10 minute rule
Put on your workout clothes and sneakers and commit to doing just 10 minutes. If you feel like going home after that, go ahead. But most of the time, you’ll see the hardest part was just getting out the door – once you’re there, you’ll probably want to continue.
Racing to the finish
Sign up to train for a road race, triathlon, or some other type of event. Having a goal to work towards can help you stick to your schedule.
Put some new music on your I-pod – those upbeat tracks can help you push through! A few personal favorites: “Heart of a Champion” by Nelly, “Bossy” by Kelis, “Break my bank” by New Boyz.
Switch it up
If you feel like boredom is contributing to a lack of motivation, consider switching up your routine. If you normally run indoors, get outside and explore your neighborhood. If you are always on the elliptical, change it up and try a spin class.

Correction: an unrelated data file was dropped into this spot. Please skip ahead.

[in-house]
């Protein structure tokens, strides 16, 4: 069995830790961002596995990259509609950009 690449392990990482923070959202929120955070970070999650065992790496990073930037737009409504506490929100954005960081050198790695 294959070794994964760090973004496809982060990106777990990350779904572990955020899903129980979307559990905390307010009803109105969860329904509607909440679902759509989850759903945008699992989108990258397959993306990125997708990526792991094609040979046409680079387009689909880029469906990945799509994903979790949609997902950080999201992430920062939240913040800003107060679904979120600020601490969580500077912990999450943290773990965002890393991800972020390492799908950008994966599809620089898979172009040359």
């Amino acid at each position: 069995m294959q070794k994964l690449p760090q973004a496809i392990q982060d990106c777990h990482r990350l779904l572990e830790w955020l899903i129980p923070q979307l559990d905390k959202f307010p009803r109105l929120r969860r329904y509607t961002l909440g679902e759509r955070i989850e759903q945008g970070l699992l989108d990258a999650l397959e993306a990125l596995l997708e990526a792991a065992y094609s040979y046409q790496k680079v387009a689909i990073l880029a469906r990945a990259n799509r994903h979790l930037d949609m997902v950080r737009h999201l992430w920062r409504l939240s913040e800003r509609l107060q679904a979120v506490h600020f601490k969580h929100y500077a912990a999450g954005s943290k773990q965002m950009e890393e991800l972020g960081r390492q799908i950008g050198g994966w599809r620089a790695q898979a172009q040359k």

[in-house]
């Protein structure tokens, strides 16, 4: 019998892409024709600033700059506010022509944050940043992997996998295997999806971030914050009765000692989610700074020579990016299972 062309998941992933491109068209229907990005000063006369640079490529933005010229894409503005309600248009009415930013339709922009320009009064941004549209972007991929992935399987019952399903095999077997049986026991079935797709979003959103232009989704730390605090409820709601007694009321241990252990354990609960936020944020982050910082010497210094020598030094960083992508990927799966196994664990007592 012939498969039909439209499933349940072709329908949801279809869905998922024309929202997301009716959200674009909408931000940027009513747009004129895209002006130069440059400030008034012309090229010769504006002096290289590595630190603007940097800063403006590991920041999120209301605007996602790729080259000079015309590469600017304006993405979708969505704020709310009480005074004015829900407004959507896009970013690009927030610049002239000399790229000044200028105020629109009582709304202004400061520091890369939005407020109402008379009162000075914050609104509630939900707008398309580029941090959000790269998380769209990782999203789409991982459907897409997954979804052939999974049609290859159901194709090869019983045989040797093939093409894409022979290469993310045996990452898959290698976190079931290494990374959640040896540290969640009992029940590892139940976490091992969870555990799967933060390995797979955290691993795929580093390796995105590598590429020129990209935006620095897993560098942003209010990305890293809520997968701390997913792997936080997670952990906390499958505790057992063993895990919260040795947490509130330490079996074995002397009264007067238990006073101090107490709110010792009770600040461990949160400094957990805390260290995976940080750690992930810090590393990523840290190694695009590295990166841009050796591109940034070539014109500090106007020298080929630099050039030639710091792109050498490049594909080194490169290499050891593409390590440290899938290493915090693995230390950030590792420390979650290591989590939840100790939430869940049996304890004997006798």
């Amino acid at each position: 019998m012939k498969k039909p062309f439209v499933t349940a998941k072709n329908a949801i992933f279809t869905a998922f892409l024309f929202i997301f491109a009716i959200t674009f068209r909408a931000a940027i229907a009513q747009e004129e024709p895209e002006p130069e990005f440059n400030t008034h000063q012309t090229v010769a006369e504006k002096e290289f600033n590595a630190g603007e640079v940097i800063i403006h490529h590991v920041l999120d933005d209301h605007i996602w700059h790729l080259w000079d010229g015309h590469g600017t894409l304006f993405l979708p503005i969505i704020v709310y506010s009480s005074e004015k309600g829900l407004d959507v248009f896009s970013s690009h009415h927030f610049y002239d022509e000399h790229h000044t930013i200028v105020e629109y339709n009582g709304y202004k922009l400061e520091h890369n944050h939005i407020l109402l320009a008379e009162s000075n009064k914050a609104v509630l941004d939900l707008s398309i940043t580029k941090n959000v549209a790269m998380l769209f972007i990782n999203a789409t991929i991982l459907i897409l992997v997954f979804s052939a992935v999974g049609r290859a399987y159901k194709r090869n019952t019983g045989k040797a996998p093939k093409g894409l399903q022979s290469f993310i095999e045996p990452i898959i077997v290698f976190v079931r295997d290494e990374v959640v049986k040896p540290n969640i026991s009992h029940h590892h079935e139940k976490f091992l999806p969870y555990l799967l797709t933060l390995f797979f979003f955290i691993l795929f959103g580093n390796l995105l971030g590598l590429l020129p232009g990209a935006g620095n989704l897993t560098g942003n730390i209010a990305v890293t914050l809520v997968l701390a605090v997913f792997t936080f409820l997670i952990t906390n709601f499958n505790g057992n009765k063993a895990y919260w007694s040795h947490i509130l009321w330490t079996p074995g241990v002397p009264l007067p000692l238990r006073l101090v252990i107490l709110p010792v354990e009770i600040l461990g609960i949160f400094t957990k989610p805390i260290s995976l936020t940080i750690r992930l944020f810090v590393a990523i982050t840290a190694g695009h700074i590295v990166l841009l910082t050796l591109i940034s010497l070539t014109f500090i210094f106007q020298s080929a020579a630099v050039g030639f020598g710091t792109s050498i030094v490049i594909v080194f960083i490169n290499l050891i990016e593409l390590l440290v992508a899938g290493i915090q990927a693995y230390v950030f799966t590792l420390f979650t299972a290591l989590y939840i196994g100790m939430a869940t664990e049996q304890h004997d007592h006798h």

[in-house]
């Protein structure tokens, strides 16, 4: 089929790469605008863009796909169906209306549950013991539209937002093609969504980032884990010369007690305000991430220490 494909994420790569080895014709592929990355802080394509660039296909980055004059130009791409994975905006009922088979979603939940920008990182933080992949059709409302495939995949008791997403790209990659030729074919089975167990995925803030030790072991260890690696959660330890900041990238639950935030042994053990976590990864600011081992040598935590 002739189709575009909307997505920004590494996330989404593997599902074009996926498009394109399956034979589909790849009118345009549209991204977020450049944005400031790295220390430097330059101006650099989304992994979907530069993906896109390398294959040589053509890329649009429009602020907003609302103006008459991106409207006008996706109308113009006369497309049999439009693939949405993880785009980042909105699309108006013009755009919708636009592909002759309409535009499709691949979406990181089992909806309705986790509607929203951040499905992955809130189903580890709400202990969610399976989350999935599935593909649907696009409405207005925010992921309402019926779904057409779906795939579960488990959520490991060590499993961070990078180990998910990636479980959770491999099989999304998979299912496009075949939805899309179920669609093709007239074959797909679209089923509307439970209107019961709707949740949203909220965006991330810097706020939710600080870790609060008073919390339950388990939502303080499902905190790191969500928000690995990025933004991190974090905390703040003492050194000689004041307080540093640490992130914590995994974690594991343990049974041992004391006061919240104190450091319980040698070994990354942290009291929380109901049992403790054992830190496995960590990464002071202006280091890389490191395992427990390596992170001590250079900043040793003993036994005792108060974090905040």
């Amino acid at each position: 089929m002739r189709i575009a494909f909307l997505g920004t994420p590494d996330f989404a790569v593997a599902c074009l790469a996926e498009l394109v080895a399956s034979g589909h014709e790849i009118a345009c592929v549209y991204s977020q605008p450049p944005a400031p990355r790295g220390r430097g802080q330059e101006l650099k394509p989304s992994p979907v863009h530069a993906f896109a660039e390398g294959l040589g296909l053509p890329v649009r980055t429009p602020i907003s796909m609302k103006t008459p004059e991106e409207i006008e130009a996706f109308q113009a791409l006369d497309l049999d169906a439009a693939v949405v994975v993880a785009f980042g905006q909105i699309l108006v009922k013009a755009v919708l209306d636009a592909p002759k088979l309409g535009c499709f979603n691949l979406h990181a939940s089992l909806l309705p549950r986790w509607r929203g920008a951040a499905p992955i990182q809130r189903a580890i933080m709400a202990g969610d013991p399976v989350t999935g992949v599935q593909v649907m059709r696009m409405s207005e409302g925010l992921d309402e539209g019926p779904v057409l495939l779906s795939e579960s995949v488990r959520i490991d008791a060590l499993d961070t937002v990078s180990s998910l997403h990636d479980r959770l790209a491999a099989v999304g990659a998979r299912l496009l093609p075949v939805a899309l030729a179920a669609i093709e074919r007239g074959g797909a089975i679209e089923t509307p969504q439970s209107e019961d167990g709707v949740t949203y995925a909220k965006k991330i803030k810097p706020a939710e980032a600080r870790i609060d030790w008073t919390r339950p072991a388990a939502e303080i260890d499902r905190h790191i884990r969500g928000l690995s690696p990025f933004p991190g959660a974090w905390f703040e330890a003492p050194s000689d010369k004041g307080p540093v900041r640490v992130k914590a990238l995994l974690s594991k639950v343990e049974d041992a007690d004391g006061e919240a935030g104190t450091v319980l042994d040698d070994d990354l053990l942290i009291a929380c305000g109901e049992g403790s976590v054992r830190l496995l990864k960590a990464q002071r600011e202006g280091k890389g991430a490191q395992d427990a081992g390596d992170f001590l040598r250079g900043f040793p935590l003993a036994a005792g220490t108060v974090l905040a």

Make a deal with yourself – check off 10 more workouts, and treat yourself to that new workout tank top or some compression socks.
Lastly, remember to pay attention to your body. If you've been training hard consistently and really don't feel like working out, it may be your body's way of telling you to rest. Take a day or two off, then start fresh again.
In the past two years, I discovered my own passion for endurance sports. I’ve completed half and full marathons, triathlons, and am training for a 100 mile bike ride and Olympic distance triathlon in the spring. Aside from the physical training that goes into endurance sports, it’s very important to fuel your body properly. Eating right during the training period helps your body adapt to your exercise regimen and recover properly, preparing your for your best race. Here are a few nutrition tips to consider as you are training:
Choose carbohydrate rich foods